In 2011 Egypt experienced mass protests culminating in the fall of long serving president, Hosni Mubarak. The country’s first democratically elected President, the Muslim Brotherhood’s Mohamed Morsi’s, time in power was short-lived. He was deposed by Egypt’s military on 3 July 2013, following anti-government demonstrations (Tobin et al, 2015, p. 31). Abdul Fatah el-Sisi, former head of the armed forces, was elected in June 2014 (Tobin et al, 2015, p. 31). Sisi’s presidency has seen a return to military rule. There has also been a rise in the number of terrorist attacks in Egypt since he came to power in 2014.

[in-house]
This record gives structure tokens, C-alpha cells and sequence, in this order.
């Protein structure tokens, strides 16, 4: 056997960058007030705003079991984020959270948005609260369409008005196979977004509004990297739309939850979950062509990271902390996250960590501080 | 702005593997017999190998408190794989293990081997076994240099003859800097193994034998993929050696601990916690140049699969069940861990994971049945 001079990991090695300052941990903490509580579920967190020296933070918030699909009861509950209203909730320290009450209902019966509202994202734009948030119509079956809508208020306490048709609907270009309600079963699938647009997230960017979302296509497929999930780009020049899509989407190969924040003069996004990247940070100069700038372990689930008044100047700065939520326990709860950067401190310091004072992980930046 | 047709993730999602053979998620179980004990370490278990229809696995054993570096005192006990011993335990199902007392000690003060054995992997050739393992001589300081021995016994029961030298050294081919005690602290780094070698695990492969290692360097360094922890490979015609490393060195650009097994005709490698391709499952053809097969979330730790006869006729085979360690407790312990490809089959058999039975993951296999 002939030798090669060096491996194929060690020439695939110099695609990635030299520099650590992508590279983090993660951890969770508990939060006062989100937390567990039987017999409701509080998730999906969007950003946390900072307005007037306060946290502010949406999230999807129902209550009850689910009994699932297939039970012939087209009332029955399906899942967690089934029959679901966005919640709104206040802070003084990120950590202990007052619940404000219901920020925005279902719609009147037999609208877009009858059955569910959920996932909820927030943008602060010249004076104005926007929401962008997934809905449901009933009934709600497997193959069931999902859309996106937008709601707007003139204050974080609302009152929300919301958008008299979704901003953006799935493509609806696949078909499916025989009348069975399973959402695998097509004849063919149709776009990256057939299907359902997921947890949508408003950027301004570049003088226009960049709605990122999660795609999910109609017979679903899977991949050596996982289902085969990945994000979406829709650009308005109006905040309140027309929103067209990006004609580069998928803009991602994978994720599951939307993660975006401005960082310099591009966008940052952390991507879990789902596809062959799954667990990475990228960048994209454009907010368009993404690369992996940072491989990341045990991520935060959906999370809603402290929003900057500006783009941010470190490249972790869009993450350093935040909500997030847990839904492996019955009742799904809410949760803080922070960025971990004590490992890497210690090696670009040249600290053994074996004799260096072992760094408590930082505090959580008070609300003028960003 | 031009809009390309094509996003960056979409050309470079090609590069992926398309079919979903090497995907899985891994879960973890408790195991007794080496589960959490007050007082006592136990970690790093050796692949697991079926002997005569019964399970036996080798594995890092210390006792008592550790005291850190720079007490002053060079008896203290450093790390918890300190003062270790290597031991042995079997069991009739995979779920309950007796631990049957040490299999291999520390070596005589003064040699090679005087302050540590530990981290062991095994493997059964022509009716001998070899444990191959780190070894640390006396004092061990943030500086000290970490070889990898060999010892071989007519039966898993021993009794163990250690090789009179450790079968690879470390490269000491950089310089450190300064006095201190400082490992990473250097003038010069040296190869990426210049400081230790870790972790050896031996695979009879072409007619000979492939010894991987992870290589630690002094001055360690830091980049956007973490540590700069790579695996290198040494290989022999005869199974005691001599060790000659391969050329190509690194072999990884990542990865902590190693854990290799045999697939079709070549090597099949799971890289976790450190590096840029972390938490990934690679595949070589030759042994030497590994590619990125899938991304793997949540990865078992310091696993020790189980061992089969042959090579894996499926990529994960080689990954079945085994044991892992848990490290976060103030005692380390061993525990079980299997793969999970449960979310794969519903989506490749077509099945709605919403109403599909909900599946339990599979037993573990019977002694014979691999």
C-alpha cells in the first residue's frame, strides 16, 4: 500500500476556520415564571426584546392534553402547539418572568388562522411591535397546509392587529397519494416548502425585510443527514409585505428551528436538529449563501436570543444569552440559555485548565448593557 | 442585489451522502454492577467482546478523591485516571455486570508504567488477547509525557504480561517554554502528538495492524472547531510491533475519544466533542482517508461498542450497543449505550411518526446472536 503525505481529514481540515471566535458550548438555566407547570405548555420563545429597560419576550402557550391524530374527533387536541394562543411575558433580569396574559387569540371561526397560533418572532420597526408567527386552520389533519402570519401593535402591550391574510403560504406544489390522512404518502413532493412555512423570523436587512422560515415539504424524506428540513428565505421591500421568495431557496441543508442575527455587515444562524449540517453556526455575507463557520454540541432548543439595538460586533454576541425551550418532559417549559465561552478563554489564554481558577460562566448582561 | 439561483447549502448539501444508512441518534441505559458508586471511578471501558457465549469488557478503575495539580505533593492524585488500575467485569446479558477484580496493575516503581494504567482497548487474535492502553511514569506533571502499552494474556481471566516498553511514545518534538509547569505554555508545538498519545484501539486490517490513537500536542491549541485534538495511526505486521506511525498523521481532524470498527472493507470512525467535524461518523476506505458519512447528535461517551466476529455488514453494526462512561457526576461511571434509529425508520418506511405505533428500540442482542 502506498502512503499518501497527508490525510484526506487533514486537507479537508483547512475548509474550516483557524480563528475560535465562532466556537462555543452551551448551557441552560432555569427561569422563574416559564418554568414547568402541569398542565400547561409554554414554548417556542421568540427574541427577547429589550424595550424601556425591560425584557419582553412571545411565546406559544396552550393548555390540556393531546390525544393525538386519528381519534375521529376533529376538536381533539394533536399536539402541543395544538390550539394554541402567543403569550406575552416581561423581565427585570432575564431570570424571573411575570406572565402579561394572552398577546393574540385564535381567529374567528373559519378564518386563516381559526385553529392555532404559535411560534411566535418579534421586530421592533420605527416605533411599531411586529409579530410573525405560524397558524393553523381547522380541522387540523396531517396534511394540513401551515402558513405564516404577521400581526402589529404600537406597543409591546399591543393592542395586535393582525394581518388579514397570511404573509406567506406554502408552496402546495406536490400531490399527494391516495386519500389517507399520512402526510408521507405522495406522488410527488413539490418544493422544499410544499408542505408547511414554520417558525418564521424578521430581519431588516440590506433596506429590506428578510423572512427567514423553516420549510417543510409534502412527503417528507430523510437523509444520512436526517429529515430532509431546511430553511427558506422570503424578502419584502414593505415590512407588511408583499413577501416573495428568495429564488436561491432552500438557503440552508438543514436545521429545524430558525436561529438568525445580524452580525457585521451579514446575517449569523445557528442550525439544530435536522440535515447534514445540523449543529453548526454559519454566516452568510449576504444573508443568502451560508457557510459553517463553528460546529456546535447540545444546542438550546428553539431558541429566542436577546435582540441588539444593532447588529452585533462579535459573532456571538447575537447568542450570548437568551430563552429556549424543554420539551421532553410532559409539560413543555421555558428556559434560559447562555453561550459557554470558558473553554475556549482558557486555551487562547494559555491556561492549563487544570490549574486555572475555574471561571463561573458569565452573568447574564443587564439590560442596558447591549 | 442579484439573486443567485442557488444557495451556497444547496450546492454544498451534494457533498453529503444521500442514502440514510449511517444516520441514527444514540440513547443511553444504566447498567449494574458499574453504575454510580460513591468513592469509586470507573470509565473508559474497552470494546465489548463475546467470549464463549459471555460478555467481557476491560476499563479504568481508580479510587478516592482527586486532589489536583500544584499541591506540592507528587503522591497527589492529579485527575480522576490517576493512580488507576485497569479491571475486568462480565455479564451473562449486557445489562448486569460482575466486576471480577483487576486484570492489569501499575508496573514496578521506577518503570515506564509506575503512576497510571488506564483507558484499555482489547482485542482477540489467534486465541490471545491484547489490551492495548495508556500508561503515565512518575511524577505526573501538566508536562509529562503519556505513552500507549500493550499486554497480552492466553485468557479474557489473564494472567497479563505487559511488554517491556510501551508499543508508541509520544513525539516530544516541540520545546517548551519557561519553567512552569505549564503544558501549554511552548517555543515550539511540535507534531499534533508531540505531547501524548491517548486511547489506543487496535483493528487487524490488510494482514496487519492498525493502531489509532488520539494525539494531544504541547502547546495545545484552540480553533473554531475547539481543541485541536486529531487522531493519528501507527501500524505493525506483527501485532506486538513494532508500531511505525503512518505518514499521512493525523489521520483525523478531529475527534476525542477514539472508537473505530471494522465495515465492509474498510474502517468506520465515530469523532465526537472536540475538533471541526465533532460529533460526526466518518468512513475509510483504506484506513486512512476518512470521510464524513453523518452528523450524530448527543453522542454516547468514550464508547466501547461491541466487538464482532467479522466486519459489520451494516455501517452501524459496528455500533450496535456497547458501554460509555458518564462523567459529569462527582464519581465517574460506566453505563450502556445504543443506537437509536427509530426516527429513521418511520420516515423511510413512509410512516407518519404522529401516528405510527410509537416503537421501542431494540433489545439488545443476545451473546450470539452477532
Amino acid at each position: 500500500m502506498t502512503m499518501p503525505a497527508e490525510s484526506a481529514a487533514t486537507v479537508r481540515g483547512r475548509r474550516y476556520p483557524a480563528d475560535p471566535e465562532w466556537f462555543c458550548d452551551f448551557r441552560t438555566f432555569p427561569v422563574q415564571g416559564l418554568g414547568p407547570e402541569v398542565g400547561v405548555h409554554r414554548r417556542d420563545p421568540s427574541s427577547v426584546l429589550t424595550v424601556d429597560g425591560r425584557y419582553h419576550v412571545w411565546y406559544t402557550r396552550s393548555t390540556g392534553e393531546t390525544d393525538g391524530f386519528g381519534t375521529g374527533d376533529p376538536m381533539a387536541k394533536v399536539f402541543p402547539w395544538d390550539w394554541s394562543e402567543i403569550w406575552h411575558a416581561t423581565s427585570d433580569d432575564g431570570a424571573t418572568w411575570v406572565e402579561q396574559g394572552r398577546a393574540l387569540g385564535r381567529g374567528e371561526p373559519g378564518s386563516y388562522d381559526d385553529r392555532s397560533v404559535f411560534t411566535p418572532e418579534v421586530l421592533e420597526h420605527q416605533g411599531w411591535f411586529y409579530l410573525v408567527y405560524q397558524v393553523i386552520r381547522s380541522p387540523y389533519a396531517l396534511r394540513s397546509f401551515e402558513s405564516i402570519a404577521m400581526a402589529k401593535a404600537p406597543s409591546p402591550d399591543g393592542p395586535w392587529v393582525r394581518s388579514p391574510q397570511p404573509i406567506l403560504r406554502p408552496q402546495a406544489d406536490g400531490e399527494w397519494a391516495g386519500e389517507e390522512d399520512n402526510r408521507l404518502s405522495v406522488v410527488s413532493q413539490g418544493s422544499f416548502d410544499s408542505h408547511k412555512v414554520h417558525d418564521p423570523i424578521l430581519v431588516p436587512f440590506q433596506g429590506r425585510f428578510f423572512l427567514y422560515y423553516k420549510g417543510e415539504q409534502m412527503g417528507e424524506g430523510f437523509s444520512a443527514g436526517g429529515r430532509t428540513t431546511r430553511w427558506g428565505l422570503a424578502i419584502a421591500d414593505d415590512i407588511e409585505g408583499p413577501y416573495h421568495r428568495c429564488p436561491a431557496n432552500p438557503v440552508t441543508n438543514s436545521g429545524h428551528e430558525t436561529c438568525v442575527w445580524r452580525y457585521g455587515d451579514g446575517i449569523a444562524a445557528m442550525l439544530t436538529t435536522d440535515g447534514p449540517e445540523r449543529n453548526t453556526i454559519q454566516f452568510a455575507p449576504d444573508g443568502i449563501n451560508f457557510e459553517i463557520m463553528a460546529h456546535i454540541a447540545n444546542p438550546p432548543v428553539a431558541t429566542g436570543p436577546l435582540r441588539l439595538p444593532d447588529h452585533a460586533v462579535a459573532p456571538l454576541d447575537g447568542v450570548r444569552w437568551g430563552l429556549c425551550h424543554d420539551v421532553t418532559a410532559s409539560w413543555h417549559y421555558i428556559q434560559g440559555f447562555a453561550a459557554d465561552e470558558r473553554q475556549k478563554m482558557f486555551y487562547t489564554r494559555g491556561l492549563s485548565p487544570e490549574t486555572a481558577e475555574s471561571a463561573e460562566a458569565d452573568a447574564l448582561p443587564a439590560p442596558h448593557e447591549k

The literature does not identify any significant opportunities for peace or institutional resilience in Egypt. It does however provide some policy recommendations.
Much of the English language literature on conflict in Egypt consists of opinion pieces produced by European and North American think tanks. There are also a small number of peer-reviewed journal articles, discussing Egypt post-Arab Spring. Gender is largely addressed in the context of sexual violence and in the context of unemployment.